A Tent City in Tacoma, Part 1

This is Part 1 of a 2-part series. Click here to see Part 2
Editor

Have you ever pondered on the homeless and how they fit in the society we have now? The plain answer is that they do not fit in. Homeless people are forced to live on the fringes of society, forced to live under oppressive systems without any say in how they are run. Their critics scream at them to get a job, yet homeless agencies forbid them the tools to do so.

Established social service agencies expect no protest or complaint when they tell their clients they cannot take their personal belongings with them into the shelters. The shelters expect them to adhere to a meal schedule that forbids the possibility of a job search. The shelters expect them to come at specific times, or they don’t get a bed. This makes taking night jobs impossible. In short, the homeless are denied the rights that Occupys all over the country have been fighting for.

The solution to this is really very simple. What’s needed is to establish tent cities in all urban areas. This was done in the great depression of the 1930s. Today, this is also being done around the world in many of the poorer countries as a way of consolidating resources. Presently, many major urban areas in the United States have tent cities. In Portland, Seattle, as well as in many other urban settings across the country, there are tent cities, both recognized and unrecognized.

Even the recognized tent cities run into problems. For example, various city authorities may often require “permits” for the camp to be there. Or they may put ridiculous “health and safety” requirements on the tent cities, thus preventing them from being established.

Despite the desperate need for tent cities and the associated support structures that could help get people off of the streets, into jobs, and into society, few seem willing to listen. Neither are many willing to lift a finger to help. The other great obstacle before us is even if we obtain “permits” and satisfy “health and safety” requirements, what then? This is where the “homeless service providers” come in.

These so-called “homeless service providers” have been handing out soup, blankets, and clothes for years. Well, now it is time for them to team up with other “providers” to help get these people proper help, the kind of help that will get them off of the streets and keep them off the streets.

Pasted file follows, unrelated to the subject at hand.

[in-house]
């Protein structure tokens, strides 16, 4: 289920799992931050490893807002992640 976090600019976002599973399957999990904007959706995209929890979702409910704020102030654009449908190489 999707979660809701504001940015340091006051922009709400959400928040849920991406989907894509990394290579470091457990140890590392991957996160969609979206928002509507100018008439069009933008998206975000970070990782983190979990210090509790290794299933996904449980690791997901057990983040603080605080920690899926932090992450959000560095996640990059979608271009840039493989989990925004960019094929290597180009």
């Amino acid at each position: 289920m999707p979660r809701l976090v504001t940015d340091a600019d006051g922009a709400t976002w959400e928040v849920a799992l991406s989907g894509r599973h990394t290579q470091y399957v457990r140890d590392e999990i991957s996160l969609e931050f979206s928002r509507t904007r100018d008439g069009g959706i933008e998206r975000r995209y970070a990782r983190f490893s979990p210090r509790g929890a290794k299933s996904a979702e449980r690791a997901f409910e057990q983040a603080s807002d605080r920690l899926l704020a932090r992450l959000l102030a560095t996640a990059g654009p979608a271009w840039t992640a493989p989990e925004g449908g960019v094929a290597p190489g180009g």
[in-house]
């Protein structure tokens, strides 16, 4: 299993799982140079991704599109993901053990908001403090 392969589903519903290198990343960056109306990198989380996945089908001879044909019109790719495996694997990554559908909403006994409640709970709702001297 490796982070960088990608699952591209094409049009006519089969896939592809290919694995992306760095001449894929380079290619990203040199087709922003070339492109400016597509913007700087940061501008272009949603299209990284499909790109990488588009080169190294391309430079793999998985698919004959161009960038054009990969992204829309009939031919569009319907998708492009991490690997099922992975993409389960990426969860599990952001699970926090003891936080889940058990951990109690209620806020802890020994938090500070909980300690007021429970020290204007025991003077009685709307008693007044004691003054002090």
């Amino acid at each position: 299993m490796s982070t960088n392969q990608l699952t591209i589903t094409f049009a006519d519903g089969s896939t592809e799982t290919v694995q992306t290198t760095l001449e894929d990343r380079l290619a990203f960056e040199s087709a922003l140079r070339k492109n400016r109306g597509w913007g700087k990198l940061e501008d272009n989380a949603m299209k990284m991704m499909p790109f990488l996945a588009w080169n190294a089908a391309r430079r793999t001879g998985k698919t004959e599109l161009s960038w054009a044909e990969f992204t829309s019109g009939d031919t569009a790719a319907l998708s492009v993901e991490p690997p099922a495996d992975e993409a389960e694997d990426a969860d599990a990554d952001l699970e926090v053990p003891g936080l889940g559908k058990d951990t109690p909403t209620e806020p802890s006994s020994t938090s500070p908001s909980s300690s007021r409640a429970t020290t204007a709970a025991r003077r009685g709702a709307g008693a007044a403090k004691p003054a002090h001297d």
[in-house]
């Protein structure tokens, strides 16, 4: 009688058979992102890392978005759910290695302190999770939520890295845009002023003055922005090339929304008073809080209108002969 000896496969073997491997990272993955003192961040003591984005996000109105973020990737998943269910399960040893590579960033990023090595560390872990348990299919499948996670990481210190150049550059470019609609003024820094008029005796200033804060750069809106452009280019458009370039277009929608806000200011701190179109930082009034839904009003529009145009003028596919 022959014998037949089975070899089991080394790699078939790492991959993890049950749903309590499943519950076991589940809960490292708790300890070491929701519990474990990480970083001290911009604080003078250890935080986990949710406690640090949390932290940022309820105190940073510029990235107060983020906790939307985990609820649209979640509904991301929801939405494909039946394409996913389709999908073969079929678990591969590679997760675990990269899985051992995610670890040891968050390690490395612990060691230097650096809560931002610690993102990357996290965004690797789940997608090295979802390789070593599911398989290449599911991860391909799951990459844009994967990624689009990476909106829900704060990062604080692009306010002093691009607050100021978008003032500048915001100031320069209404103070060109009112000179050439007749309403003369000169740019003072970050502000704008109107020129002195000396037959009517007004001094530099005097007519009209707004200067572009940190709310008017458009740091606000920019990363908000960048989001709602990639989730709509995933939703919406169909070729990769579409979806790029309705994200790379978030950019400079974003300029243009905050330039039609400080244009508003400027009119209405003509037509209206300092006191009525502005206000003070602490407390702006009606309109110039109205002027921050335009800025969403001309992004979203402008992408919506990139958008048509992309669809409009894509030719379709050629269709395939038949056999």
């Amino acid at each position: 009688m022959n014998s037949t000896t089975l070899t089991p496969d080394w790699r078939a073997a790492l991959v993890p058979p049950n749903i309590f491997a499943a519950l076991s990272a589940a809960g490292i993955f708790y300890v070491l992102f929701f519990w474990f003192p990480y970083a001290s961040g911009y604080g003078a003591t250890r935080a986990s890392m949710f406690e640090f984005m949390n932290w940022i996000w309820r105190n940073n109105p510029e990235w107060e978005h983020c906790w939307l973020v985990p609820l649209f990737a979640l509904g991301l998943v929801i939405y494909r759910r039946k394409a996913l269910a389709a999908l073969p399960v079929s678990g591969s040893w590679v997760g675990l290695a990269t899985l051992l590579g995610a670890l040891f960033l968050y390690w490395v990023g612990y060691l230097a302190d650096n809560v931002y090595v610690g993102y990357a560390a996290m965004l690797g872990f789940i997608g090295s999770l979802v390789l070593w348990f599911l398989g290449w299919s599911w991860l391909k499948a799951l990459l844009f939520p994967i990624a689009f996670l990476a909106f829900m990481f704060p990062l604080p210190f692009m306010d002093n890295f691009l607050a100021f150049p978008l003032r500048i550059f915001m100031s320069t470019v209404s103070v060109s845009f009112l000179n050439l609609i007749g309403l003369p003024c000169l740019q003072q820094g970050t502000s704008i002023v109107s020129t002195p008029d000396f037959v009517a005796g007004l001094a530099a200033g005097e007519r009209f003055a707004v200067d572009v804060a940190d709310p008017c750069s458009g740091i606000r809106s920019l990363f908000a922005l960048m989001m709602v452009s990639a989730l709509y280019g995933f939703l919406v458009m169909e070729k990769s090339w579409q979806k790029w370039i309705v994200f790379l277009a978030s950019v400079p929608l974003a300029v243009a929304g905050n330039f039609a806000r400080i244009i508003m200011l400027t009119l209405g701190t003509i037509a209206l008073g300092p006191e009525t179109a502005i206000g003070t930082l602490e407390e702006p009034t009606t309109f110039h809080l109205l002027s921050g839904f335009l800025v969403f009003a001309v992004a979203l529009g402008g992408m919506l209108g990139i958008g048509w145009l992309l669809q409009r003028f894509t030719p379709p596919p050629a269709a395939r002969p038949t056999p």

The tent city can help do this. They can provide these services infinitely more efficiently than now. Tent cities can gather the homeless in one place instead of having them scattered everywhere. Scattering the homeless is what the city’s anti-camping ordinances have done. Tent cities can organize the homeless into a cohesive system that empowers them to take responsibility for their own lives and needs. They can now legitimately help the homeless to become independent in a more permanent fashion than the programs that isolate different aspects of independence.

In part 2 of these articles, I would like to share with you some of my experiences while participating in a tent city. I hope to help you to understand the structure of how a tent city works.

My Experience in a Tent City
When I first went to a tent city, it was located at a church in Seattle, Washington, called “Church by the Side of the Road.” The camp personnel were exceptionally kind to me. When I arrived, they took my information. Their security got me some coffee and something to eat. By the time I was done with my intake, which included an explanation of the rules and requirements, I had already signed up and chosen a few security shifts, and I already had a bed. Within a week I had my own tent, and the entire time I was at tent city I was free to come and go as I pleased, as long as I met my requirements. These were to serve a prescribed number of security shifts and to earn one community credit a week.

After four months of being there, residents elected me to be on the executive committee, which is kind of like a city council. I served on this committee for a combined 6 months and managed to do quite a lot of good for the tent city. The local community gave us some incredible support and more and more help. Several people were able to get jobs and permanent homes. These things led me to an understanding that tent cities are so much more than just another shelter. Tent cities are hope, and that is what our homeless need.

Hopefully you will find a better understanding of how tent cities do this when you read this outline of their structure in the second article of this series.

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